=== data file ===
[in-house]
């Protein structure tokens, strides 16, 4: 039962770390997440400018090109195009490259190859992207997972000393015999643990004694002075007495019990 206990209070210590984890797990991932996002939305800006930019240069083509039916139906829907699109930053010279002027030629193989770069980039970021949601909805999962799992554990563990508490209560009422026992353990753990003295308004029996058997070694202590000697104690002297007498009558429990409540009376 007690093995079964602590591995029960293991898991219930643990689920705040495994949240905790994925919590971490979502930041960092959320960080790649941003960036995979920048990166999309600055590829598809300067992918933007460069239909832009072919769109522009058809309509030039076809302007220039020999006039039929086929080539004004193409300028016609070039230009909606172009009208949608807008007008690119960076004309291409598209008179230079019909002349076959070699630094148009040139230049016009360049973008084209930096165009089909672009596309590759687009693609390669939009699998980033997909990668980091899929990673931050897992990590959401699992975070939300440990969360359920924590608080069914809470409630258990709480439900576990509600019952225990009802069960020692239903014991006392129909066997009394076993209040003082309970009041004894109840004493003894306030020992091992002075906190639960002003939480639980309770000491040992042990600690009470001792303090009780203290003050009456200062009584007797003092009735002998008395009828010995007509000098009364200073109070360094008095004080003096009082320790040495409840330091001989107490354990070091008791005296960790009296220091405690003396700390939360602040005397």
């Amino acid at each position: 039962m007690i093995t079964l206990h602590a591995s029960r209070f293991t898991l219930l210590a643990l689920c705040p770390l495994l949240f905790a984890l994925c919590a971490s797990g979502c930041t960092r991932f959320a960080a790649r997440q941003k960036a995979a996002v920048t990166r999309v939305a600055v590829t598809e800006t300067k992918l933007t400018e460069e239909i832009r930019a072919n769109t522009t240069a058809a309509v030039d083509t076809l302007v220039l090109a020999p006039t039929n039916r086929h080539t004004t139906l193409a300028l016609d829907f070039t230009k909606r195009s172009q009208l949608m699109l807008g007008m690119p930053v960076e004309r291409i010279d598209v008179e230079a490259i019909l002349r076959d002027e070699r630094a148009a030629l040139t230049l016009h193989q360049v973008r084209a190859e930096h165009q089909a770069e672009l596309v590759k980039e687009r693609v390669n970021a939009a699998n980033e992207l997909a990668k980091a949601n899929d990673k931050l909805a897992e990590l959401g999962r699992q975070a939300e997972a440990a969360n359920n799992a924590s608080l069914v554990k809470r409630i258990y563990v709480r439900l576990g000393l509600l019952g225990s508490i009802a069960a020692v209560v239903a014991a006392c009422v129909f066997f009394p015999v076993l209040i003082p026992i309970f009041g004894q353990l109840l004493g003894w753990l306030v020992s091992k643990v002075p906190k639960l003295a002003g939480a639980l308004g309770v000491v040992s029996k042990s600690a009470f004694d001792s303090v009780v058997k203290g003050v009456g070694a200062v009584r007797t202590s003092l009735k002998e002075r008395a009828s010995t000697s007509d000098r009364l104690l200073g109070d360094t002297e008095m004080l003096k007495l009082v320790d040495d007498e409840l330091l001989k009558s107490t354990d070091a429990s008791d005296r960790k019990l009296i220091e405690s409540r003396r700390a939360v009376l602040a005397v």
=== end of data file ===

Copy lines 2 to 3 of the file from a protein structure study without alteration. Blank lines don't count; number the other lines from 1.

């Protein structure tokens, strides 16, 4: 039962770390997440400018090109195009490259190859992207997972000393015999643990004694002075007495019990 206990209070210590984890797990991932996002939305800006930019240069083509039916139906829907699109930053010279002027030629193989770069980039970021949601909805999962799992554990563990508490209560009422026992353990753990003295308004029996058997070694202590000697104690002297007498009558429990409540009376 007690093995079964602590591995029960293991898991219930643990689920705040495994949240905790994925919590971490979502930041960092959320960080790649941003960036995979920048990166999309600055590829598809300067992918933007460069239909832009072919769109522009058809309509030039076809302007220039020999006039039929086929080539004004193409300028016609070039230009909606172009009208949608807008007008690119960076004309291409598209008179230079019909002349076959070699630094148009040139230049016009360049973008084209930096165009089909672009596309590759687009693609390669939009699998980033997909990668980091899929990673931050897992990590959401699992975070939300440990969360359920924590608080069914809470409630258990709480439900576990509600019952225990009802069960020692239903014991006392129909066997009394076993209040003082309970009041004894109840004493003894306030020992091992002075906190639960002003939480639980309770000491040992042990600690009470001792303090009780203290003050009456200062009584007797003092009735002998008395009828010995007509000098009364200073109070360094008095004080003096009082320790040495409840330091001989107490354990070091008791005296960790009296220091405690003396700390939360602040005397």
């Amino acid at each position: 039962m007690i093995t079964l206990h602590a591995s029960r209070f293991t898991l219930l210590a643990l689920c705040p770390l495994l949240f905790a984890l994925c919590a971490s797990g979502c930041t960092r991932f959320a960080a790649r997440q941003k960036a995979a996002v920048t990166r999309v939305a600055v590829t598809e800006t300067k992918l933007t400018e460069e239909i832009r930019a072919n769109t522009t240069a058809a309509v030039d083509t076809l302007v220039l090109a020999p006039t039929n039916r086929h080539t004004t139906l193409a300028l016609d829907f070039t230009k909606r195009s172009q009208l949608m699109l807008g007008m690119p930053v960076e004309r291409i010279d598209v008179e230079a490259i019909l002349r076959d002027e070699r630094a148009a030629l040139t230049l016009h193989q360049v973008r084209a190859e930096h165009q089909a770069e672009l596309v590759k980039e687009r693609v390669n970021a939009a699998n980033e992207l997909a990668k980091a949601n899929d990673k931050l909805a897992e990590l959401g999962r699992q975070a939300e997972a440990a969360n359920n799992a924590s608080l069914v554990k809470r409630i258990y563990v709480r439900l576990g000393l509600l019952g225990s508490i009802a069960a020692v209560v239903a014991a006392c009422v129909f066997f009394p015999v076993l209040i003082p026992i309970f009041g004894q353990l109840l004493g003894w753990l306030v020992s091992k643990v002075p906190k639960l003295a002003g939480a639980l308004g309770v000491v040992s029996k042990s600690a009470f004694d001792s303090v009780v058997k203290g003050v009456g070694a200062v009584r007797t202590s003092l009735k002998e002075r008395a009828s010995t000697s007509d000098r009364l104690l200073g109070d360094t002297e008095m004080l003096k007495l009082v320790d040495d007498e409840l330091l001989k009558s107490t354990d070091a429990s008791d005296r960790k019990l009296i220091e405690s409540r003396r700390a939360v009376l602040a005397v």